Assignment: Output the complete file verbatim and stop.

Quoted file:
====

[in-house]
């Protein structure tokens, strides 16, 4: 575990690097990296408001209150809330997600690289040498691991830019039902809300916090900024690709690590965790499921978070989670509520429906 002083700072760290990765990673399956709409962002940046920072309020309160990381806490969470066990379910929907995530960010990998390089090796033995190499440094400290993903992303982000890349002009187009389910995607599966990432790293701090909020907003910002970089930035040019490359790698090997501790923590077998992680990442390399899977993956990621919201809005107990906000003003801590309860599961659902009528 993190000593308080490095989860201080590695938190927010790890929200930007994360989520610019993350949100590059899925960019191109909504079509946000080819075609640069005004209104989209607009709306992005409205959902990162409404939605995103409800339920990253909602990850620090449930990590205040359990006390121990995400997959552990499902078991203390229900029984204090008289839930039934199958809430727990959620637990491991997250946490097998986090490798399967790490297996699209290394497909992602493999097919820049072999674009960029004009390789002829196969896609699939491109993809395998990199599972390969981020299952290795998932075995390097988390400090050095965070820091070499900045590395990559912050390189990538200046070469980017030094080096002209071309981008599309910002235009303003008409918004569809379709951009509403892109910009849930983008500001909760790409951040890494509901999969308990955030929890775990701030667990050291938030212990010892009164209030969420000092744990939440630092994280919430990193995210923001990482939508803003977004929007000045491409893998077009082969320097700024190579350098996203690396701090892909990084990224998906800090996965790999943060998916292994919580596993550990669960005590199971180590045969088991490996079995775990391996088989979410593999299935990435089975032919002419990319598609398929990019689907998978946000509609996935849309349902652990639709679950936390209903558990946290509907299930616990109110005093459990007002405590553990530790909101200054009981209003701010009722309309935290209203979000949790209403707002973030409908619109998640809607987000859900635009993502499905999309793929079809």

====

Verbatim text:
[in-house]
């Protein structure tokens, strides 16, 4: 575990690097990296408001209150809330997600690289040498691991830019039902809300916090900024690709690590965790499921978070989670509520429906 002083700072760290990765990673399956709409962002940046920072309020309160990381806490969470066990379910929907995530960010990998390089090796033995190499440094400290993903992303982000890349002009187009389910995607599966990432790293701090909020907003910002970089930035040019490359790698090997501790923590077998992680990442390399899977993956990621919201809005107990906000003003801590309860599961659902009528 993190000593308080490095989860201080590695938190927010790890929200930007994360989520610019993350949100590059899925960019191109909504079509946000080819075609640069005004209104989209607009709306992005409205959902990162409404939605995103409800339920990253909602990850620090449930990590205040359990006390121990995400997959552990499902078991203390229900029984204090008289839930039934199958809430727990959620637990491991997250946490097998986090490798399967790490297996699209290394497909992602493999097919820049072999674009960029004009390789002829196969896609699939491109993809395998990199599972390969981020299952290795998932075995390097988390400090050095965070820091070499900045590395990559912050390189990538200046070469980017030094080096002209071309981008599309910002235009303003008409918004569809379709951009509403892109910009849930983008500001909760790409951040890494509901999969308990955030929890775990701030667990050291938030212990010892009164209030969420000092744990939440630092994280919430990193995210923001990482939508803003977004929007000045491409893998077009082969320097700024190579350098996203690396701090892909990084990224998906800090996965790999943060998916292994919580596993550990669960005590199971180590045969088991490996079995775990391996088989979410593999299935990435089975032919002419990319598609398929990019689907998978946000509609996935849309349902652990639709679950936390209903558990946290509907299930616990109110005093459990007002405590553990530790909101200054009981209003701010009722309309935290209203979000949790209403707002973030409908619109998640809607987000859900635009993502499905999309793929079809």